New job, new apartment, new manuscript. I’ve hardly had a minute to catch up and reflect. Over the years, my blog has been my mini-museum of life-changing writing retreats and milestones. I finally have enough of a breather to reflect on an incredible writing retreat I attended in March 2018. Holy cow, has it really been three months?
At the Madcap Writing Cross-Culturally Retreat in Nashville, Tennessee, I had the unbelievable opportunity to delve deep into writing with authors Laurie Halse Anderson, Marie Lu, Dhonielle Clayton, Zoraida Córdova, Tessa Gratton, S. Jae-Jones, Sarah Nicole Lemon, and Natalie C. Parker. Stop. Go back, read that lineup again. I couldn’t ask for a more talented, fierce, and diverse set of YA authors to learn from. And the fact was, they were all very open about how they’re still learning how to write respectfully and authentically across cultures. It made for the kind of retreat that broke down walls and opened up windows into new perspectives.
Not only were the faculty stellar, but the cohort of writers came from all over the US from all different backgrounds. It was inspiring to see such a range of perspectives in the mini-mansion tucked away in the Tennessee woods. And we slept in bunk beds. And I ate more grilled cheese than I have in way too long. I don’t want to make this sound like a fairy tale (okay, it was seriously a fairy tale); however, at the same time, we all dug deep into our own uncomfortable truths surrounding race, privilege, sexism, respect, and authenticity. These are generally topics people try to avoid around the dinner table. It was heartening to come together to talk about these issues in our own writing (and in the overall publishing industry) without heated arguments or defensiveness. It was an open conversation. And I learn so so much. I’m still in processing-mode, so I know there will be follow-up posts. But for now:
Over the past few months, I’ve been drafting a new YA novel titled “Wildfire Girls” about–you guessed it–WILDFIRES and a gang of powerless/powerful girls that start them. And so, when the Santa Barbara mountains burst into apocalyptic flames again this summer, I felt my inspiration following suit. I’ve been furiously drafting, and now I’m closing in on the last few chapters.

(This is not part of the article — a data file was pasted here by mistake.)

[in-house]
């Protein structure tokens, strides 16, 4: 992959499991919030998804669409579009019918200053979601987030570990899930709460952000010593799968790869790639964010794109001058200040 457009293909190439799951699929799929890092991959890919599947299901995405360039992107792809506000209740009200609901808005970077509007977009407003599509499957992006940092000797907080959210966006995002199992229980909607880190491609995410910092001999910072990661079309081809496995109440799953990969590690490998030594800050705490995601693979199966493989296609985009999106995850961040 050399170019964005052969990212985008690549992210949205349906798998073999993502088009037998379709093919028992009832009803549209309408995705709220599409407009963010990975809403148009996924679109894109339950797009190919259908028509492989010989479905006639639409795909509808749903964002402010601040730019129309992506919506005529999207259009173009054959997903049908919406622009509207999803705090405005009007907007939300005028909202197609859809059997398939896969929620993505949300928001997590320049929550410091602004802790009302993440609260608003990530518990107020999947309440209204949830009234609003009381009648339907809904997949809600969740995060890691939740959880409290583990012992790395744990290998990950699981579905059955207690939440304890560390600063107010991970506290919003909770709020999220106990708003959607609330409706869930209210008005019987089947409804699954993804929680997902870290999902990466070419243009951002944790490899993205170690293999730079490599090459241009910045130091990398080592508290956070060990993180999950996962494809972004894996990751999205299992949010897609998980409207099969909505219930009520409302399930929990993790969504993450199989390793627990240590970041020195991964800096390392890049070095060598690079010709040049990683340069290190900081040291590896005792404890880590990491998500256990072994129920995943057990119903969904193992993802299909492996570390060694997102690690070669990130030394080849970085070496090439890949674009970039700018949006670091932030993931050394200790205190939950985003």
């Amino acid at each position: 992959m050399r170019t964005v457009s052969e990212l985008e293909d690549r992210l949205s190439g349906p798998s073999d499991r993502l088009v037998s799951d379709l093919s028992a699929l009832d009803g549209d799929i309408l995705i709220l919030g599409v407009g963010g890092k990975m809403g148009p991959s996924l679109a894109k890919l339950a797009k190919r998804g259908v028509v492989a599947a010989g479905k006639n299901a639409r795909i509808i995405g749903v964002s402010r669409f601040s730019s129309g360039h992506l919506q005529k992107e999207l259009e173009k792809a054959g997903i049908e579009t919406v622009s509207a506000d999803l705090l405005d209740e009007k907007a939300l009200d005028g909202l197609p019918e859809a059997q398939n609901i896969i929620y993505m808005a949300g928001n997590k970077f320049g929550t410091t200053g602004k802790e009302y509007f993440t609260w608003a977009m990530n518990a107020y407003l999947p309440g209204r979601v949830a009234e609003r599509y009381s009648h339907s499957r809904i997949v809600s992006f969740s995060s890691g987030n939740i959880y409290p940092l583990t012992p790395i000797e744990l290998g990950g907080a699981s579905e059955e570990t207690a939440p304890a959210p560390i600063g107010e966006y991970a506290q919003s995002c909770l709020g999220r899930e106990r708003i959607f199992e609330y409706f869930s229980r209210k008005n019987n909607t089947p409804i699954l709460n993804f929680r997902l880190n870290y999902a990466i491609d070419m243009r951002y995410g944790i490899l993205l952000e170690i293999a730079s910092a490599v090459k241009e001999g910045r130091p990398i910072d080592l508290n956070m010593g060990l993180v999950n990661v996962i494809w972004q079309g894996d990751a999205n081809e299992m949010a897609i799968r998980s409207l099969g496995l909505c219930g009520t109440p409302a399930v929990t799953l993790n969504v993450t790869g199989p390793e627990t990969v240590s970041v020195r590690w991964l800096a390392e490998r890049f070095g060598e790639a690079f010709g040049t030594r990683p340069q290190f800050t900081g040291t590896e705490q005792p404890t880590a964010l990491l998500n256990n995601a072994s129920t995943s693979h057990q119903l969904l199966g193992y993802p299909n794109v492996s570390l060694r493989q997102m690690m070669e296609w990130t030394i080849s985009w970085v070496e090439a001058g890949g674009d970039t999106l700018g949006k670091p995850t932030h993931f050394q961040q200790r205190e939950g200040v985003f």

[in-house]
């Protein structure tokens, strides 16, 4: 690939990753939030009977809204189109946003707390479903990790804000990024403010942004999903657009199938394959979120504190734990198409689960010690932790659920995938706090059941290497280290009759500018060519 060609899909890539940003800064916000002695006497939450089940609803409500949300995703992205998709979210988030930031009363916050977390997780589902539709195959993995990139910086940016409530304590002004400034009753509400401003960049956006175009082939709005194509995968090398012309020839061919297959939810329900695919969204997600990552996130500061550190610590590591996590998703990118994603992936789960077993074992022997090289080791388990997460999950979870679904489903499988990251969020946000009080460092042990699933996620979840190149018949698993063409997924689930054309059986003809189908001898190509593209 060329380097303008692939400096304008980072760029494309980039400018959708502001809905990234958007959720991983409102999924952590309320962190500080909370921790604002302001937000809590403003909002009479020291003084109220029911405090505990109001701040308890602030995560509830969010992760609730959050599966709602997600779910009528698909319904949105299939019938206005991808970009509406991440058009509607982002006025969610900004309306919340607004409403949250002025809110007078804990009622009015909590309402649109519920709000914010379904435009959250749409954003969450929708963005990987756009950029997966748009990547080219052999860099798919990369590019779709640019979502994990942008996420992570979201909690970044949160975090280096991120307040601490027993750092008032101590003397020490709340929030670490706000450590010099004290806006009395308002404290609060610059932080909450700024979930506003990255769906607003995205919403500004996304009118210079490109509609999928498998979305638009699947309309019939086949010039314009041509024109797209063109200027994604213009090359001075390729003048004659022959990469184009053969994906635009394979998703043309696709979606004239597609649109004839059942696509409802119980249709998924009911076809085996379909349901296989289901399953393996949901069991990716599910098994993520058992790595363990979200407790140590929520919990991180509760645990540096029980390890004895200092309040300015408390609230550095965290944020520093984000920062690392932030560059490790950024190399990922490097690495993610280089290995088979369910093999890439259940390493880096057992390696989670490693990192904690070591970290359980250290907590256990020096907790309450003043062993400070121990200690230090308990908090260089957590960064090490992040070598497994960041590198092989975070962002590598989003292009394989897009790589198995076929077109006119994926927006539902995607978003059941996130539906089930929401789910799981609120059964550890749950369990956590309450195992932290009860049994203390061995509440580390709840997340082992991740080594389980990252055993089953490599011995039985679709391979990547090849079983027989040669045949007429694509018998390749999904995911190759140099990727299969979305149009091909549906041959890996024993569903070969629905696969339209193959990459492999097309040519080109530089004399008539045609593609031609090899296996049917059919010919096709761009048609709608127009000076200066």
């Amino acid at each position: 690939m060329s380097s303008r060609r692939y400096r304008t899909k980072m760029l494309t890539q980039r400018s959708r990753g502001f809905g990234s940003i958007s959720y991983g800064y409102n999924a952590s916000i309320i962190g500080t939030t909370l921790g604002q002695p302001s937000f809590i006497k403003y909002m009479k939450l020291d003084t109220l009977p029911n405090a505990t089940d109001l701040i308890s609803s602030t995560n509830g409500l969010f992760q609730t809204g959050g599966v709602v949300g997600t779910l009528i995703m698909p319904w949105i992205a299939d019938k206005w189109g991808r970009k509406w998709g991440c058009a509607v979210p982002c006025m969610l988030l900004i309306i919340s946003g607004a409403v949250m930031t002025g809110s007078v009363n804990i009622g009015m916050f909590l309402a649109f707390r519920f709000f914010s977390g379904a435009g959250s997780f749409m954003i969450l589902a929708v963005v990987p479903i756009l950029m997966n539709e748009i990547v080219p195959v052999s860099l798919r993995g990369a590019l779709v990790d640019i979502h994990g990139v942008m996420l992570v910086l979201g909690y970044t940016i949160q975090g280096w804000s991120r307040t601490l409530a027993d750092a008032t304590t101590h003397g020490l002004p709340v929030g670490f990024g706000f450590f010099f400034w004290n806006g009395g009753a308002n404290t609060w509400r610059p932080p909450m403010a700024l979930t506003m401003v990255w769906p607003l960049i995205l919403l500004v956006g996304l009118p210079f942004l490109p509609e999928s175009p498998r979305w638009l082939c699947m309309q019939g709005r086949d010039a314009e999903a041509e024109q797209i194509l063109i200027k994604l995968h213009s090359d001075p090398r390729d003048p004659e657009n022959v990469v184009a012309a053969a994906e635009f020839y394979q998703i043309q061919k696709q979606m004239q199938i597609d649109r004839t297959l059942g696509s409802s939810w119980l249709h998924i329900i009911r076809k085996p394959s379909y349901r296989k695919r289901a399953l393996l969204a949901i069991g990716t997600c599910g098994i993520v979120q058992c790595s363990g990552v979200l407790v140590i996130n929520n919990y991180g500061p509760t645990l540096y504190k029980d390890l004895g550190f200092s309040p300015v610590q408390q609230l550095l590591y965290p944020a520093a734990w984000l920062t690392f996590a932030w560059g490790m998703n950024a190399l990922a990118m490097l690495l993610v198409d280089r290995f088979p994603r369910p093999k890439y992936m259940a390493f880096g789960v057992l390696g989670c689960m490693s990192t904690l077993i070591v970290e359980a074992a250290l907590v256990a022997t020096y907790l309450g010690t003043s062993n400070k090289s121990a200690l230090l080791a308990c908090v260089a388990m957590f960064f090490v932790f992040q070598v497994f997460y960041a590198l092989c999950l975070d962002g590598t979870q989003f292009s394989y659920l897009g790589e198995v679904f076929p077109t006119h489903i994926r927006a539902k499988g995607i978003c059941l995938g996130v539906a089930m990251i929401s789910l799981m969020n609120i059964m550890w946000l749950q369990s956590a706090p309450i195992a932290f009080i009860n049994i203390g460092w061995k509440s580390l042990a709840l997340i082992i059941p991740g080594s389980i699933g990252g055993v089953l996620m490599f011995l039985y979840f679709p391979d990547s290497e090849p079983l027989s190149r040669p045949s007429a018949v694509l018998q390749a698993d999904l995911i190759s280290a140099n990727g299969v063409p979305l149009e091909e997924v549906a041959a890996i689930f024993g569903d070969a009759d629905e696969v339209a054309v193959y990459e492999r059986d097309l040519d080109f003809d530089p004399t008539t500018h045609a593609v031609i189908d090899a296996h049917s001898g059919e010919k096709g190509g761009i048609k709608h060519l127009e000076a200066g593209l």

My writing has always been grounded in place. My last two manuscripts were set in San Francisco–no big surprise, since the kid version of myself meandered the Mission long before the hipsters grew out their man buns. I love novels that are filled with sharp sensory details, and I find that my strongest writing is so much about place and the crazy cast of characters that find themselves there.
I’m sorry to see acres of dry drought land burning in the Whittier Fire, and firefighters risking their lives to protect our precarious city by the sea. I’m sorry to find the ash of oak trees on the hood of my car, and the evacuation notices that ring out on the radio. BUT, the best I can do is write and keep writing and let the inspiration of this place carry my story forward.
Stay tuned for more posts on my inspiration for WILDFIRE GIRLS…
When I showed up at the SCBWI LA Writer’s Day 2016 conference, my biggest worry was beating Los Angeles traffic in time to catch a seat and a sip of coffee before the editors, authors, and agents began their talk. I had no idea I’d win an award for my YA work-in-progress titled Blanca and the Ruins! Fortunately, I was decked out in my orange stripy dress (now forever my lucky dress) and cowboy boots when they called me on stage. Of course, they didn’t announce my name first. Instead they led with my story, and all I could think while I was sitting in the audience was–oh my god–I hope that’s mine! Very surreal moment. Thank you SCBWI for this amazing opportunity!
“Sparkling with humor and a strong sense of place, Blanca and the Ruins is the first-place winner about a fiery and passionate young woman living in San Francisco. Blanca is determined not to inherit the family curse of becoming a nurse. She wants to pursue her artistic passion, but when she sneaks out to draw one night in Dolores Park, she crosses paths with a bleeding boy who needs her help. Once he gets hold of her hand neither of them is able to let go, and Blanca’s life takes the turn she has been resisting. Writer Andrea Ellickson leaves us wondering what will end in ruins – Blanca’s future or her dreams?”
Also, I won a copy of The Rattling Wall, an LA based literary journal with gorgeous gruesome cover art by Kristina Collantes. (Did I mention lucky orange dress?) Can’t wait to crack open the pages!